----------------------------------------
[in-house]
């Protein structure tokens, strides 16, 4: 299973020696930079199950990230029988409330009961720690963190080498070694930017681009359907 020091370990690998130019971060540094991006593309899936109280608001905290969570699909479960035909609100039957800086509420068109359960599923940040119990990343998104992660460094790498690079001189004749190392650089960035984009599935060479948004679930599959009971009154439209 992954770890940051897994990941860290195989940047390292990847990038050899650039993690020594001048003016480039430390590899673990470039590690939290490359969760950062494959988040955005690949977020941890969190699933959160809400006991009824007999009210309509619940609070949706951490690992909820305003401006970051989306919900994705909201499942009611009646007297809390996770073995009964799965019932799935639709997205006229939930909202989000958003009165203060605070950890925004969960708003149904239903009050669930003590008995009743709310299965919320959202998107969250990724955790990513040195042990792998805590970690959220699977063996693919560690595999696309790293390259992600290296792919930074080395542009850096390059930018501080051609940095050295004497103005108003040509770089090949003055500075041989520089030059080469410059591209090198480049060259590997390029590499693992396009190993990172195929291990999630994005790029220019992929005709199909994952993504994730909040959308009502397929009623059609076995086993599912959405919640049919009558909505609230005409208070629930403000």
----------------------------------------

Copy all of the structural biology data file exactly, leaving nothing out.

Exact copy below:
[in-house]
């Protein structure tokens, strides 16, 4: 299973020696930079199950990230029988409330009961720690963190080498070694930017681009359907 020091370990690998130019971060540094991006593309899936109280608001905290969570699909479960035909609100039957800086509420068109359960599923940040119990990343998104992660460094790498690079001189004749190392650089960035984009599935060479948004679930599959009971009154439209 992954770890940051897994990941860290195989940047390292990847990038050899650039993690020594001048003016480039430390590899673990470039590690939290490359969760950062494959988040955005690949977020941890969190699933959160809400006991009824007999009210309509619940609070949706951490690992909820305003401006970051989306919900994705909201499942009611009646007297809390996770073995009964799965019932799935639709997205006229939930909202989000958003009165203060605070950890925004969960708003149904239903009050669930003590008995009743709310299965919320959202998107969250990724955790990513040195042990792998805590970690959220699977063996693919560690595999696309790293390259992600290296792919930074080395542009850096390059930018501080051609940095050295004497103005108003040509770089090949003055500075041989520089030059080469410059591209090198480049060259590997390029590499693992396009190993990172195929291990999630994005790029220019992929005709199909994952993504994730909040959308009502397929009623059609076995086993599912959405919640049919009558909505609230005409208070629930403000």